As we pen this Supply Chain Matters commentary on Cyber Monday, there is building evidence that retail shoppers have made a strong preference for online vs. physical store shopping this past weekend. The implication is that B2C focused logistics and parcel carriers will indeed experience increased volumes of activity during the current 2015 holiday surge.

Data from multiple sources reinforce consumer’s increased preference for online shopping leading up to and including the Thanksgiving and Black Friday shopping events. Adobe Systems indicated that consumers spent an estimated $4.45 billion in online activity for both the Thanksgiving and Black Friday period, an increase of 14 percent from the comparable 2014 period. Adobe’s database includes tracking across 4500 U.S. sites. Adobe further indicated that more than half of the Black Friday online activity originated in mobile devices. The trend toward more mobile based devices was reinforced by IBM, which reported that mobile devices accounted for 57 percent of online activity.

Global media analytics company comScore Inc. reported desktop origin online sales the for the holiday season-to-date, as $23.4 billion, a 5 percent increase from the comparable 2014 period. Desktop online sales during Thanksgiving were reported as slightly over $1 billion, a 9 percent increase, while online sales for Black Friday were noted as $1.65 billion, a 10 percent increase over 2014. Shopper-Trak, which utilizes cameras to monitor physical shopping activity, indicated that U.S. shoppers spent an estimated $12.1 billion at brick and mortar stores during the two holidays, a decline from last year’s activity.

A National Retail Federation (NRF) survey conducted yesterday (Sunday) reinforced that an estimated 103 million shoppers elected online shopping while 102 million elected shopping in physical stores.

The trend thus far should not be a surprise since many retailers have influenced their merchandise promotions to favor online activity. As an example, Wal-Mart reportedly posted a majority of its door buster promotions online, before offering them in physical stores.  Similarly, other traditional retailers placed more emphasis on online promotions, offering pick-up in-store or direct free shipping options to consumers. Retailers demonstrated aggressive promotions as-well and offered them towards the beginning of last week.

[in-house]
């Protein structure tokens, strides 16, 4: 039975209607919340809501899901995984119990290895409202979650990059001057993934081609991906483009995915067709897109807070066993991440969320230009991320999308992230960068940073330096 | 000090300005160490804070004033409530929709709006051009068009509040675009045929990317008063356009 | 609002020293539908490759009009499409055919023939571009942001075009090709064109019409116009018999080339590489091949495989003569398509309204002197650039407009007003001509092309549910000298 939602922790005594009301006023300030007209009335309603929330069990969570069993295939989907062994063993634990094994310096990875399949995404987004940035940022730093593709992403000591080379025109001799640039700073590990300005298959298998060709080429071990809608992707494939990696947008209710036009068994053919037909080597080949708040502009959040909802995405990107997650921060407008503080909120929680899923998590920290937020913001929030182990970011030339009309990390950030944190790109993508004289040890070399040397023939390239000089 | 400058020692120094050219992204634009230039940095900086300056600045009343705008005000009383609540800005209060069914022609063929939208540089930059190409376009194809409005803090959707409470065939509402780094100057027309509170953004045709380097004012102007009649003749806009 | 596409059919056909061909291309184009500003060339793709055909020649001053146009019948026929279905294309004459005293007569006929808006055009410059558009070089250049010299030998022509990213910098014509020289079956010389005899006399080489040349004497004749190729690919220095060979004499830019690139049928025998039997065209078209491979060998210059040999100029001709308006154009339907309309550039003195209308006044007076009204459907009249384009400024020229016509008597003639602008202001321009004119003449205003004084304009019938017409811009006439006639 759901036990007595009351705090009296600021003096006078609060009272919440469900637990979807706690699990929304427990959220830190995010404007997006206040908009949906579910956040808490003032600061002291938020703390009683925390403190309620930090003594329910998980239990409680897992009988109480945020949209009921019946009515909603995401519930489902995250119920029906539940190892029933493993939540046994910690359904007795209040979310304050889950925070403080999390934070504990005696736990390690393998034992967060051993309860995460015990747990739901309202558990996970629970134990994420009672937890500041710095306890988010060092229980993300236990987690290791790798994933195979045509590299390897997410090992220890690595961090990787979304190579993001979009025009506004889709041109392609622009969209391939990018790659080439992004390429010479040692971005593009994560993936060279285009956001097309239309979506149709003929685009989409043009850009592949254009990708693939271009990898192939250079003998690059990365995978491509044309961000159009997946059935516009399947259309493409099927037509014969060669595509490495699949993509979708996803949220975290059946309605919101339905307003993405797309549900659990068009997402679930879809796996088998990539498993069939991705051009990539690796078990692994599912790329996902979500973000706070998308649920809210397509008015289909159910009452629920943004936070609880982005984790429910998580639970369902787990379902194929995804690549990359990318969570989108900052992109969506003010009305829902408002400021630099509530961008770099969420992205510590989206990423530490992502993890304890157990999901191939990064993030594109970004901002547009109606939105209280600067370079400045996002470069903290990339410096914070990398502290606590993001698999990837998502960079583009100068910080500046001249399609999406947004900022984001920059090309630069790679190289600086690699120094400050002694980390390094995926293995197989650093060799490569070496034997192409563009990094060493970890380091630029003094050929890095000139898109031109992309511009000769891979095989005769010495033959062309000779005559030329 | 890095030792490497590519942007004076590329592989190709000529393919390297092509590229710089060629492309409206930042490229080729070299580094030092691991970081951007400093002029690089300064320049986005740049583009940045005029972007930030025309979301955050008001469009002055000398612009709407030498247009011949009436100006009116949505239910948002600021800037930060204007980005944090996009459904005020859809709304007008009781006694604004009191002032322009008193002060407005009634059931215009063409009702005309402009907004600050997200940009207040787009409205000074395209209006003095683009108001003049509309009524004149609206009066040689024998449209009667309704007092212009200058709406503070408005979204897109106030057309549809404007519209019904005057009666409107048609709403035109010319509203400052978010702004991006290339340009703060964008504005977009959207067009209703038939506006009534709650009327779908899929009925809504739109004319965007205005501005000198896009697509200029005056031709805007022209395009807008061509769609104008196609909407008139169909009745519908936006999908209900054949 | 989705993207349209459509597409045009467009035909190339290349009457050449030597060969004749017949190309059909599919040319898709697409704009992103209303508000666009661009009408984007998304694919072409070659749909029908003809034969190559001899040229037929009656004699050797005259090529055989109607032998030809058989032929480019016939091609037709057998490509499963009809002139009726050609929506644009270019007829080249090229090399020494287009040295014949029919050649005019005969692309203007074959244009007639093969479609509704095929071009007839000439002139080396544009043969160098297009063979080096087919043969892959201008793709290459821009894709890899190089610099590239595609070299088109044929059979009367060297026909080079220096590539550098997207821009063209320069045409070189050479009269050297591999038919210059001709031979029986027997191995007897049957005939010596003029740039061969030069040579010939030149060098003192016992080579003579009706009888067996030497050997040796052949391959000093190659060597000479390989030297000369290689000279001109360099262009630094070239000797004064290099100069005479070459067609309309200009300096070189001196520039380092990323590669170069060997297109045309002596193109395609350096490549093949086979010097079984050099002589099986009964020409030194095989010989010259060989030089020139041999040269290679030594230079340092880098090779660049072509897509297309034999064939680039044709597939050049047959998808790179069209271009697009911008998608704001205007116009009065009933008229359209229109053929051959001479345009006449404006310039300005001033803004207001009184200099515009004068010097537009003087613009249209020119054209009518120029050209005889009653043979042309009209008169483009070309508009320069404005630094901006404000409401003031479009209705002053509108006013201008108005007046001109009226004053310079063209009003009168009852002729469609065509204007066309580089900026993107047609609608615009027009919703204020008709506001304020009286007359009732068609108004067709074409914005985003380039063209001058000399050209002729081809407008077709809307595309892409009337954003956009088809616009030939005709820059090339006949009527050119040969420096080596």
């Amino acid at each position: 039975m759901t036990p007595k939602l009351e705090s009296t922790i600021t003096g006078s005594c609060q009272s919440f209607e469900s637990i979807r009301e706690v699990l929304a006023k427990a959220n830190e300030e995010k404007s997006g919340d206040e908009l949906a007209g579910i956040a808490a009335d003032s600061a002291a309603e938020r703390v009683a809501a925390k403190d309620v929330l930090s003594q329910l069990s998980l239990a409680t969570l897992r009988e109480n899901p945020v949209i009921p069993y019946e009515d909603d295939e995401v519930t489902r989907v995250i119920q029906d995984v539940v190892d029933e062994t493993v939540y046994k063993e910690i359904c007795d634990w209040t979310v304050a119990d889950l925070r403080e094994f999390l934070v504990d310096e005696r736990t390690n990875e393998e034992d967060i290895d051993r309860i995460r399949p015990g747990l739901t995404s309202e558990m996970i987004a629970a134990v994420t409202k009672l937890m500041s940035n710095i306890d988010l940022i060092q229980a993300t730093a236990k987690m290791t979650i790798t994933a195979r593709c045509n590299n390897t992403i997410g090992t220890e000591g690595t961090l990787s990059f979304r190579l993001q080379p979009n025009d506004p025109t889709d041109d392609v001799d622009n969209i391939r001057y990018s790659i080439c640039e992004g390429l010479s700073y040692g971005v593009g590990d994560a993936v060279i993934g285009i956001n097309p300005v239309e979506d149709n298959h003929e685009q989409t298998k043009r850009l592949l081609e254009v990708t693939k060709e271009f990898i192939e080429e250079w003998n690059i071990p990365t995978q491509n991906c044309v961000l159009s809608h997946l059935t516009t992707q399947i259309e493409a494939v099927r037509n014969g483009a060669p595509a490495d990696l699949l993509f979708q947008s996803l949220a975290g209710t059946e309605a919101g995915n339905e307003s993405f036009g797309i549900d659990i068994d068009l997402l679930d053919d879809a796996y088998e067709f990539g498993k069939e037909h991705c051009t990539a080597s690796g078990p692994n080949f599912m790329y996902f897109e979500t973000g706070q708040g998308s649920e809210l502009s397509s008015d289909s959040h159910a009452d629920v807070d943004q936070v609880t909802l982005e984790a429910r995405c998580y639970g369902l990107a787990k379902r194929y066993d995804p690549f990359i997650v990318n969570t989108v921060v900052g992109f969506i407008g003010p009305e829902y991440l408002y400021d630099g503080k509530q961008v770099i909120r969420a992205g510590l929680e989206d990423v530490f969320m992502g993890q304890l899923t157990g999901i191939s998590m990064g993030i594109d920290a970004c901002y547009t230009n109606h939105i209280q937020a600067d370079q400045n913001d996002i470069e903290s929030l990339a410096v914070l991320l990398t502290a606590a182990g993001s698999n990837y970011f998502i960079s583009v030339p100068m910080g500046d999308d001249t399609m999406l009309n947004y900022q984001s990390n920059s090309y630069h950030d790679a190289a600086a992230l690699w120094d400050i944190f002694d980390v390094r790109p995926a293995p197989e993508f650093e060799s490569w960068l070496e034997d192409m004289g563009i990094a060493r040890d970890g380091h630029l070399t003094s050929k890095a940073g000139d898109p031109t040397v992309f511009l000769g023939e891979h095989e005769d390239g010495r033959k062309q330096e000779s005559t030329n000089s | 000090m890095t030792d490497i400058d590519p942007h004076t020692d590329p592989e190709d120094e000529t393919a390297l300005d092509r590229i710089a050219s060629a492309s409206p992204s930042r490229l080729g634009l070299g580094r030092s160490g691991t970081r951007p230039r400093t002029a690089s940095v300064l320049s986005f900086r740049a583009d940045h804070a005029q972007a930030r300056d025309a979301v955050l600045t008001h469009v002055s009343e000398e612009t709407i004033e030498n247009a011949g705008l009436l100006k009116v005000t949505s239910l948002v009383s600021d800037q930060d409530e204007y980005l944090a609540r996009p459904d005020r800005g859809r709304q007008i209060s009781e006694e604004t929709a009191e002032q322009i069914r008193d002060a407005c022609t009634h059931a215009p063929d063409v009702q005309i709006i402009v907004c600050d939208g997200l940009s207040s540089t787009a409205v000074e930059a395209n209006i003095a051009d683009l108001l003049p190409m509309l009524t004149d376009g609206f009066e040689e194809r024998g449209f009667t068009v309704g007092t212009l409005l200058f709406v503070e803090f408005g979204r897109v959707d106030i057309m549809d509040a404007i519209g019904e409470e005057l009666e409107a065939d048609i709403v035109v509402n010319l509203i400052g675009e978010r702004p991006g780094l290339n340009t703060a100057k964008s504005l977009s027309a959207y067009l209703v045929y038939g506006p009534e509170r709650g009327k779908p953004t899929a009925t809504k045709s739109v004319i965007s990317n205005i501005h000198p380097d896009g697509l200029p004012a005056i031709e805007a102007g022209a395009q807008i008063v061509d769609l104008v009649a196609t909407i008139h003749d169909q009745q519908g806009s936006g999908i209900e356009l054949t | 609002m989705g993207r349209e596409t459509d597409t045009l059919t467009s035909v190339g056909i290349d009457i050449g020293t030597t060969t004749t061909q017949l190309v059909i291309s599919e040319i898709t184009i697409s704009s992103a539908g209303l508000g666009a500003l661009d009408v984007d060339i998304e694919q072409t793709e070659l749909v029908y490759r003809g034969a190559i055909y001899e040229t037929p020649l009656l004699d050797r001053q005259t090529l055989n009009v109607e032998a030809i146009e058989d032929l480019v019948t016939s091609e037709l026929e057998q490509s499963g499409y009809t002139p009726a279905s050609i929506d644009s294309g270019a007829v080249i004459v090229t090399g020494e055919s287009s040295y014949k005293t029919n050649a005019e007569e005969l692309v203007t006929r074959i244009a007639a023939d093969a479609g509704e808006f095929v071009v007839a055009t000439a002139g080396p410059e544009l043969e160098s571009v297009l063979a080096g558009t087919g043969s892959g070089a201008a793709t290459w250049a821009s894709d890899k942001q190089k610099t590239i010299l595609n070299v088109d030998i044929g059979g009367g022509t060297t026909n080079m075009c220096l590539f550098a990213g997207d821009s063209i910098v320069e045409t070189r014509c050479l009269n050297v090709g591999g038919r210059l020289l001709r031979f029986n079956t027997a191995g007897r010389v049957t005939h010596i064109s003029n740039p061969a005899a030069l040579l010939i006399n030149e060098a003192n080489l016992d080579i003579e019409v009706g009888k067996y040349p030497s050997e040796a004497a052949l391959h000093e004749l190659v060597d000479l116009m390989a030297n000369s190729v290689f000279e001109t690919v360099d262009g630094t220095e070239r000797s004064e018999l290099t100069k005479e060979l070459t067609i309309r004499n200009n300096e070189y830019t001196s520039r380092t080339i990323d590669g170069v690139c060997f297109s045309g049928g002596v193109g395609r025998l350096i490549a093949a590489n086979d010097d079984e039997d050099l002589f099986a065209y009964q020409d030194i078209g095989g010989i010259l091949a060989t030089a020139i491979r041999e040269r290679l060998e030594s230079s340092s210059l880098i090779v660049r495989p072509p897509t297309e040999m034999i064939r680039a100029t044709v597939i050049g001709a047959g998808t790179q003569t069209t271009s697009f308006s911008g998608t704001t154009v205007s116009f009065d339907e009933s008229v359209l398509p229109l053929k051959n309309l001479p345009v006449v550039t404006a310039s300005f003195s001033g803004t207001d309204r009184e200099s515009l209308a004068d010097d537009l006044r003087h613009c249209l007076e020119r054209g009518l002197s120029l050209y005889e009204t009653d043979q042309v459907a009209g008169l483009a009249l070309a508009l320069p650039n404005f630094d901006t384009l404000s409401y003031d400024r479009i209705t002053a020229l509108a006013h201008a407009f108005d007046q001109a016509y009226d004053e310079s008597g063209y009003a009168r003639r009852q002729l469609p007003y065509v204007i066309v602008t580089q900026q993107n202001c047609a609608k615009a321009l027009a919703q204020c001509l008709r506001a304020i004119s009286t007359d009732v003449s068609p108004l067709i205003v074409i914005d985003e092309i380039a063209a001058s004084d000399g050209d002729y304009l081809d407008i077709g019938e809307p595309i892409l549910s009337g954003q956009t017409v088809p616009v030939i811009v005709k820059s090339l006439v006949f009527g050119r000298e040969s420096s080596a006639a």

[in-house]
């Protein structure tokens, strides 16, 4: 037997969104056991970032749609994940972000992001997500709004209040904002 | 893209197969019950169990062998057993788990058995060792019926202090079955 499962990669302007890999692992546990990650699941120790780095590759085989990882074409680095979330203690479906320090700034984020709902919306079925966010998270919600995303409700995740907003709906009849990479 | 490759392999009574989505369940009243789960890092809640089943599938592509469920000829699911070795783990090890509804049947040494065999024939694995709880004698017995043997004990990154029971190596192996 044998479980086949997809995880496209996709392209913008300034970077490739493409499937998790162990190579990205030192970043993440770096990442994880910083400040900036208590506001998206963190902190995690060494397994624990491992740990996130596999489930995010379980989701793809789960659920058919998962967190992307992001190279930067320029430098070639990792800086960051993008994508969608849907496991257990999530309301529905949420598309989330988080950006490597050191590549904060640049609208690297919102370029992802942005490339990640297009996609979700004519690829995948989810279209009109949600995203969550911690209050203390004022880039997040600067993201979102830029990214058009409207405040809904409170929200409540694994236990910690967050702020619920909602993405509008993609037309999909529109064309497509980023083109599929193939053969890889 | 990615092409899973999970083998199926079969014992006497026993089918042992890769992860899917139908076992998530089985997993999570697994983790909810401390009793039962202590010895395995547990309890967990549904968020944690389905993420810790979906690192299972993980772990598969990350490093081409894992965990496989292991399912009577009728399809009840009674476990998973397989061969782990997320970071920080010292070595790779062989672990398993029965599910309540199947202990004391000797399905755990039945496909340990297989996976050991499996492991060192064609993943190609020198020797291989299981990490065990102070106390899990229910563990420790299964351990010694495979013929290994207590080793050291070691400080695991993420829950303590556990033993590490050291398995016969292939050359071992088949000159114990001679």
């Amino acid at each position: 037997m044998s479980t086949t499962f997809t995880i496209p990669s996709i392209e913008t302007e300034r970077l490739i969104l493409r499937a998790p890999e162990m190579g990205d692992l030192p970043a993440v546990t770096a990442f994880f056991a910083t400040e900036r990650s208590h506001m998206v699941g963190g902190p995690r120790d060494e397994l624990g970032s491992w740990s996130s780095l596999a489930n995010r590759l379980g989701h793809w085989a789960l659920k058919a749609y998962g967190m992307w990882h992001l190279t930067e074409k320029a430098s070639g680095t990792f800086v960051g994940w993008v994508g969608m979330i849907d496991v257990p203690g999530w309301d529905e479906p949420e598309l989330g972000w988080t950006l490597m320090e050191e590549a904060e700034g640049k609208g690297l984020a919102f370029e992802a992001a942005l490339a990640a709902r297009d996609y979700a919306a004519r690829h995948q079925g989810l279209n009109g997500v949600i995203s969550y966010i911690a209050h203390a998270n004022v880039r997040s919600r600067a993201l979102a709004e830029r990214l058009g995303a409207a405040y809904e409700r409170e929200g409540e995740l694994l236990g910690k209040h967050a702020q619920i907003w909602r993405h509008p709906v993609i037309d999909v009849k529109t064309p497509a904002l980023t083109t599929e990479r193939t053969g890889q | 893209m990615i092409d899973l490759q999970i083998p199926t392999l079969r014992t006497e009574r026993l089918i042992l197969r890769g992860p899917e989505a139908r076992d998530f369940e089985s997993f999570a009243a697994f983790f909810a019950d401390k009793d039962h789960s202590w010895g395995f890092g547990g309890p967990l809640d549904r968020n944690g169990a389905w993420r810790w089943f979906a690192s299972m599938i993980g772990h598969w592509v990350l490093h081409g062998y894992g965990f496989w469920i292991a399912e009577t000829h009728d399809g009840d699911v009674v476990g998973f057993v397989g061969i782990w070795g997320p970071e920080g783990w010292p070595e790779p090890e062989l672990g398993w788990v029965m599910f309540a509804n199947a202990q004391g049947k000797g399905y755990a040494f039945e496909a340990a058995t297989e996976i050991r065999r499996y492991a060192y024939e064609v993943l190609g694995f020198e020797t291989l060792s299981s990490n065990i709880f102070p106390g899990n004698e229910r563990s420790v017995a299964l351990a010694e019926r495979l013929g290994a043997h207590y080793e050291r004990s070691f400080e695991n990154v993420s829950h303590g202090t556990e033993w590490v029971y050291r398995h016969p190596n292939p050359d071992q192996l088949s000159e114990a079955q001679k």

The open question is obviously how online volumes transpire for the remaining holiday period in December, and whether total holiday purchase activity exceeds that of last year.  As we indicated in an earlier commentary, shopper sentiment survey data this year indicated that consumers would elect to perform the bulk of their holiday purchases by this weekend. The will be more headlines in the days to come and supply chain teams need to exercise diligence in the assumptions and time period of reported data. The final analysis obviously comes at the conclusion of this year’s surge.

In most cases, supply chain teams should now have fresh data indicating where consumer demand and specific hot categories reside. Inventory adjustments can likely be predicated toward more emphasis on online channel fulfillment.

On the logistics front, parcel delivery networks are now surged to their maximum point as last weekend’s and todays online purchases make their way to consumers. We anticipate that next week, data from FedEx, UPS and other providers should reinforce the increased shift toward online shopping.